Promises of bigger yields and fewer pest problems have lured many farmers to use genetically engineered crops in recent years. The head of the National Council of Farmer Cooperatives
testified last year in Washington about the need to support biotechnology to meet product demands.
Communications Manager Allison Morgan of the Tennessee Farmer's Cooperative
says the member-owned business is always trying to provide what farmers want on a local level. She notes that cotton farmers have been able to limit pesticide applications because they can now grow fields of genetically modified cotton. Morgan says, "We’re seeing farmers adopting GMOs into their traditional crops at a high rate." In fact, nearly all cotton, corn and soybeans now grown in the United States is genetically modified, having traits that could only be created in a laboratory. Farmers are not allowed to save the seed from their crops, but they must buy new seed each year from the company that owns its patent.
Other groups representing farmers like the Nebraska Sustainable Agriculture Association, Carolina Farm Stewardship Association
and the International Organic Inspectors Association
don't view genetically modified crops as a panacea, but rather as a sort of poison. These farm, food and consumer groups filed a friend of the court brief last year supporting the Organic Seed Growers and Trade Association
and the 83 growers involved in the lawsuit against the world's largest seed company: Monsanto
. The plaintiffs are challenging the validity of Monsanto's GMO seed patents and seeking protection from lawsuits related to unwanted GMO contamination of their crops.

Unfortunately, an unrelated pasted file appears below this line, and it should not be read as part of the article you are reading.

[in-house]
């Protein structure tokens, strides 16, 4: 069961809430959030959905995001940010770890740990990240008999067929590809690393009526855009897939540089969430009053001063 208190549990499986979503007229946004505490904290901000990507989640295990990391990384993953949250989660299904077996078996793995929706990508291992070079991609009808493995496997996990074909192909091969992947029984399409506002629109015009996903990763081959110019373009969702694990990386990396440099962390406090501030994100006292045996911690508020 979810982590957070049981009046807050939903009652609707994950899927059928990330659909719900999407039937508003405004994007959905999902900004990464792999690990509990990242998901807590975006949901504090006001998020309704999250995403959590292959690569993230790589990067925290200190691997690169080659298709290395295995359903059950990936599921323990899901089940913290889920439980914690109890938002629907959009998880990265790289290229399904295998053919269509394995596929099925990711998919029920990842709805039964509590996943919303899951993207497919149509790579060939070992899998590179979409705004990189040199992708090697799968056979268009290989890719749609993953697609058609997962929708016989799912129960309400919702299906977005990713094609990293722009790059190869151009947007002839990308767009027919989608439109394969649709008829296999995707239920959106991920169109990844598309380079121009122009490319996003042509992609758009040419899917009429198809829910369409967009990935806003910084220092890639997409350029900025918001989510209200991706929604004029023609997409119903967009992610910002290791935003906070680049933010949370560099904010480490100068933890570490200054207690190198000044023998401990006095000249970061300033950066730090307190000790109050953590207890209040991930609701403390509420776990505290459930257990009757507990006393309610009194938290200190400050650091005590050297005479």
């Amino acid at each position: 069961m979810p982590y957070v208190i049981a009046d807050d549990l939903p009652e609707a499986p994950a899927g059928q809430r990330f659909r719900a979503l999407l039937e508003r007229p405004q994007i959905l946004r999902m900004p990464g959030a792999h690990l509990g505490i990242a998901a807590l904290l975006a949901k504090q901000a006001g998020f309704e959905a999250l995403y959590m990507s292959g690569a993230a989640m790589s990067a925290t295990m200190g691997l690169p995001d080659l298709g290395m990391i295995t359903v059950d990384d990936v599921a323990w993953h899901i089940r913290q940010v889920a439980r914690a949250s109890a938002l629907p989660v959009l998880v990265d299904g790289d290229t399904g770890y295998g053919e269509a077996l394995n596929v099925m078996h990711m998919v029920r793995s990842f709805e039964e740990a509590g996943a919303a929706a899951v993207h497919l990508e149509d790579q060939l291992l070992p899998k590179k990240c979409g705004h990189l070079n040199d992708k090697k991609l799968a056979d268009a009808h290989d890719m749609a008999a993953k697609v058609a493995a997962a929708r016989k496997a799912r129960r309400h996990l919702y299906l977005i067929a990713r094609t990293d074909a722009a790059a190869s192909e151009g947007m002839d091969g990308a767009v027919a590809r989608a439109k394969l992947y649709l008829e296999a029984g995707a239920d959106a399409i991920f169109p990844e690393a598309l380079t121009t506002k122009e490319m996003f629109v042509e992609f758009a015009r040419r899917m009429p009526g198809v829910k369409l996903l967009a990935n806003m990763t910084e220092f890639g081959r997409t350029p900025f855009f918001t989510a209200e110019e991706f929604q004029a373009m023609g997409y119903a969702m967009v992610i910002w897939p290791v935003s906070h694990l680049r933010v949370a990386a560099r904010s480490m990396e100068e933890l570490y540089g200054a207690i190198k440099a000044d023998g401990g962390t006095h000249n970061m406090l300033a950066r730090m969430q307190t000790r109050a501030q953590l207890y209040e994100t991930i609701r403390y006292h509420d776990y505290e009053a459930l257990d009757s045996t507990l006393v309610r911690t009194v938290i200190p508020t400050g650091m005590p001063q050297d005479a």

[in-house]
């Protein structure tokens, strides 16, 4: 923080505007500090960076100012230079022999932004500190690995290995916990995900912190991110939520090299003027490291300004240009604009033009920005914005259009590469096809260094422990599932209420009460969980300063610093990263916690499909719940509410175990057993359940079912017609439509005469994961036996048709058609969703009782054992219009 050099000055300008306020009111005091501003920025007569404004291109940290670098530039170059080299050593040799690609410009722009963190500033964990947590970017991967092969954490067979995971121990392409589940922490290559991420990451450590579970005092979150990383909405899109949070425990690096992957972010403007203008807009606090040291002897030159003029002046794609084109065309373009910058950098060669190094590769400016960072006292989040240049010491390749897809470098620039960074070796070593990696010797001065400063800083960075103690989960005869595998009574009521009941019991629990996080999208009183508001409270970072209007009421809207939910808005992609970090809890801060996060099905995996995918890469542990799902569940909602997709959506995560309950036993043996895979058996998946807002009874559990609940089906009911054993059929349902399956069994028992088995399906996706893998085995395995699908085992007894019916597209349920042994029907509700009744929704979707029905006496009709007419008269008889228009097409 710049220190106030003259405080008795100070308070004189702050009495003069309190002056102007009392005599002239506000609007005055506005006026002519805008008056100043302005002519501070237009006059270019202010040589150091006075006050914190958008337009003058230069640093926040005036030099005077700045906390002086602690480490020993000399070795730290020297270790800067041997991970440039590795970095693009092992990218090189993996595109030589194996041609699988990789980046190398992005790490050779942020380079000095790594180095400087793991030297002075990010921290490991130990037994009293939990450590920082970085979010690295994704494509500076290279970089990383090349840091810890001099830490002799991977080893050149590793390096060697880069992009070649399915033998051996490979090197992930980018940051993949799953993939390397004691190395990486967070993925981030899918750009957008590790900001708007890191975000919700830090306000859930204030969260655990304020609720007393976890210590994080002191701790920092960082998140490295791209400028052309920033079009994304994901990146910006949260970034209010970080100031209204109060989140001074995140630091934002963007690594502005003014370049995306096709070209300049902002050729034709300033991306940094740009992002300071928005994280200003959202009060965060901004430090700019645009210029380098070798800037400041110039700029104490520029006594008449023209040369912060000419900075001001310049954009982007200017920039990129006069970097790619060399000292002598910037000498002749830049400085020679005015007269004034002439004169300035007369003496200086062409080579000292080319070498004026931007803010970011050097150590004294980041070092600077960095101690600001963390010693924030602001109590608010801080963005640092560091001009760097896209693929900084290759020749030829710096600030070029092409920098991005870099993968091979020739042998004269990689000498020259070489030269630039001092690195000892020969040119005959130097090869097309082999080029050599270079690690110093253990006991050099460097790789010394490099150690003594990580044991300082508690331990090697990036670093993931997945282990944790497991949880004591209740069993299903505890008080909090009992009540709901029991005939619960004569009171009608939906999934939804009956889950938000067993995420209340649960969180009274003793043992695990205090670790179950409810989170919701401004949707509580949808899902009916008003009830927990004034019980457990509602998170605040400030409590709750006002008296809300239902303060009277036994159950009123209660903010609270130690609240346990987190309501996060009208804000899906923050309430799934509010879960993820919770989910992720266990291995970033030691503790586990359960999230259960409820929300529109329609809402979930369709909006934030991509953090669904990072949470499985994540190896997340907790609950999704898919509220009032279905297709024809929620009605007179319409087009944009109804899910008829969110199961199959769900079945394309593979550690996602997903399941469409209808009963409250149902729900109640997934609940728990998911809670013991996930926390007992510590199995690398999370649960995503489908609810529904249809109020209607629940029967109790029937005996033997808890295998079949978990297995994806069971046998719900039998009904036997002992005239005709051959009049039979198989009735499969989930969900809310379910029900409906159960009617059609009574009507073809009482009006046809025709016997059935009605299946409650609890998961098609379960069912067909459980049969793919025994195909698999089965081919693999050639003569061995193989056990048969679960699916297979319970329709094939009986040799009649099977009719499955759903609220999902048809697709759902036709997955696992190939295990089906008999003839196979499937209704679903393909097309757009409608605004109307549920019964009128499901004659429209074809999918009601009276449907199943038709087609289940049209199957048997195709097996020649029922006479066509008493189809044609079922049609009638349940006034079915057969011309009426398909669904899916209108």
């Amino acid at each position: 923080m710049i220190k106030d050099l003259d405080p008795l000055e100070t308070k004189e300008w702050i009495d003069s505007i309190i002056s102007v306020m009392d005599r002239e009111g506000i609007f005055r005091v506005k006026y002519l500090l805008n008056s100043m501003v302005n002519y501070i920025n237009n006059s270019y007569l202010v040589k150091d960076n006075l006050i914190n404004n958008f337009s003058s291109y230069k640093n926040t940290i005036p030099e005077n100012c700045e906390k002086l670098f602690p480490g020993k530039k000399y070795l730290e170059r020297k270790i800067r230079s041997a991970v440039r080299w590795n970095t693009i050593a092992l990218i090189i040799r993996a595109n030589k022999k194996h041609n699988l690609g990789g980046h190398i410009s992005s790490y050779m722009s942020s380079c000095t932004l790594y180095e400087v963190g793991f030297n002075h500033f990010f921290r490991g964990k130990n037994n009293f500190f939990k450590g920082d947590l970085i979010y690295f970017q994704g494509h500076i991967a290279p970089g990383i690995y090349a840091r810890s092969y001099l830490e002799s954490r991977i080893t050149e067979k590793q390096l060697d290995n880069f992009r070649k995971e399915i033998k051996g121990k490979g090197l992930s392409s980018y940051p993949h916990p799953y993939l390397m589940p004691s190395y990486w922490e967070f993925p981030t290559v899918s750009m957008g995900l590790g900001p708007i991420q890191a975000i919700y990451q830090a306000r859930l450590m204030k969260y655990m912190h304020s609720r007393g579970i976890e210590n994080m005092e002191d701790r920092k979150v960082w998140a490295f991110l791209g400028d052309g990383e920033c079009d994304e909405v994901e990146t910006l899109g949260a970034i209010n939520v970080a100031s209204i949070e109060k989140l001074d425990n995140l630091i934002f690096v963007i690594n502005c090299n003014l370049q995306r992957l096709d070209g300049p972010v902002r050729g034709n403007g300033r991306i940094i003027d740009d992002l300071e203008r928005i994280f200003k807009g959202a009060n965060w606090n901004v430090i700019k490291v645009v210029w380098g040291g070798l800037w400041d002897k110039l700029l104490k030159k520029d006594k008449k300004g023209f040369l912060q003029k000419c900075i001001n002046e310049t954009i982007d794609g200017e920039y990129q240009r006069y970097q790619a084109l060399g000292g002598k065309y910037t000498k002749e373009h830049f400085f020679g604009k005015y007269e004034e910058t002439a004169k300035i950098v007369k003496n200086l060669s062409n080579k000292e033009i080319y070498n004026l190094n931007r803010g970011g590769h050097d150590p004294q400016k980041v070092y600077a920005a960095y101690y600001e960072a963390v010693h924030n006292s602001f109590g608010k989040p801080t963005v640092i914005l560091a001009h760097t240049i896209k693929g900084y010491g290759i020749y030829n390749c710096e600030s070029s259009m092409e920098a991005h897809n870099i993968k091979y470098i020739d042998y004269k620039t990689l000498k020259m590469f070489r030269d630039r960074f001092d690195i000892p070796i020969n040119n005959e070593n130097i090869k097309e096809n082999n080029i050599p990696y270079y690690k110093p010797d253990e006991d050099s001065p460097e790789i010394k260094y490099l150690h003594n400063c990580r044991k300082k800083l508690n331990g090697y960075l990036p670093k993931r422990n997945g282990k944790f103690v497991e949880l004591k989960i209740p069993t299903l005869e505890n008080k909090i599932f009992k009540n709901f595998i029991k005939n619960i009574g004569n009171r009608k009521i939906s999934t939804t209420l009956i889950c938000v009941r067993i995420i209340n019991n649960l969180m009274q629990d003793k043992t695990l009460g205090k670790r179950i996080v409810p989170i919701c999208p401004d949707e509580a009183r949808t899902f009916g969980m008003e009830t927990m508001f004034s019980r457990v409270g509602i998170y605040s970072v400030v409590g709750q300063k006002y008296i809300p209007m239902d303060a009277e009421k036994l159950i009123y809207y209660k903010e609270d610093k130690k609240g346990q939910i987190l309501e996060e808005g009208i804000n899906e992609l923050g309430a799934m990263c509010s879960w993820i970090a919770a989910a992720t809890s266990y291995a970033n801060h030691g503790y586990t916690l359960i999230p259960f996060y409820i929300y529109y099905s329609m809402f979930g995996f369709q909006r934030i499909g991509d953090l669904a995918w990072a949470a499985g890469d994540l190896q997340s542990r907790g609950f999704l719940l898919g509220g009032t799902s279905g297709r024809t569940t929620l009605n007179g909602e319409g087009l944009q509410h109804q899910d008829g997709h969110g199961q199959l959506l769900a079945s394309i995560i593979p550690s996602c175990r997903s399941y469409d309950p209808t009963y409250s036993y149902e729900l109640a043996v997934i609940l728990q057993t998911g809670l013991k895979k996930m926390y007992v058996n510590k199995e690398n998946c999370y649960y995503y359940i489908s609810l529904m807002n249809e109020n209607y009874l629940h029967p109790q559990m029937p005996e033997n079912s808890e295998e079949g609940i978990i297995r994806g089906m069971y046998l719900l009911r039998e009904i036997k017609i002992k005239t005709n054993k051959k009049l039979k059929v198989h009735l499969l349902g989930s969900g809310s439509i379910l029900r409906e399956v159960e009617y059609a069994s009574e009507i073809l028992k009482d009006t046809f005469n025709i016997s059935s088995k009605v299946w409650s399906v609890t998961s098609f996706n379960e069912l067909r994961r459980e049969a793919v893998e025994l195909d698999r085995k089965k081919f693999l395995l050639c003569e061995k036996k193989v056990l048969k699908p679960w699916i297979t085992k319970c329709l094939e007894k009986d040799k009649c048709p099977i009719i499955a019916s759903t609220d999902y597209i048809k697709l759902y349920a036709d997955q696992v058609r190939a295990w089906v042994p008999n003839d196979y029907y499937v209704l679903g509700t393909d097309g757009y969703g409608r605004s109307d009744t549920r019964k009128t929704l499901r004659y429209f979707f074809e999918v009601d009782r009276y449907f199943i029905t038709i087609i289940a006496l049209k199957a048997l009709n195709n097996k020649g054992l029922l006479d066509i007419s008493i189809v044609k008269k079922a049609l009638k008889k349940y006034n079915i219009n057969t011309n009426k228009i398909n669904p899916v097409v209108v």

A federal district judge in New York is scheduled to hear oral arguments in the case tomorrow, to decide whether the case may move forward. Monsanto wants to dismiss the case, saying "Monsanto does not and will not pursue legal action against a farmer where patented seed or traits are found in that farmer's field as a result of inadvertent means." Several members of OSGATA plan to be present in court to show that their concerns are not frivolous, while many others are planning a peaceful assembly of support outside the courthouse.
|Carol Koury of Sow True Seed|
One of those OSGATA members is grandmother Carol Koury, who co-founded an open pollinated, heirloom seed company in Western North Carolina. Her business, Sow True Seed,
tries to buy at least 20% of its seed from local farmers and includes as many organic varieties as possible. Small farm-related businesses like hers depend on the ability for growers to have GMO-free fields. She speaks as a business person and as a woman concerned about the future, "I want big, good, long-term studies. I want to know about the health of animals that are being fed GMO corn, soy and alfalfa. I want to know what the health effects are on my grandchildren."
The friend of the court brief states, "While the Plaintiffs are at the most immediate risk of suit for patent infringement by Monsanto, the legal principles involved in this Court's decision will have even broader ramifications...ultimately, almost every American consumer somehow makes use (of) products made from from corn, soybeans, canola, sugar beets, or cotton, all of which may implicate the scope and enforceability of Monsanto's patents. The entire food chain is impacted by the spread of Monsanto's patented crops."
(Writer's note: in an unrelated project, Sow True Seed has provided seed for our family's garden.)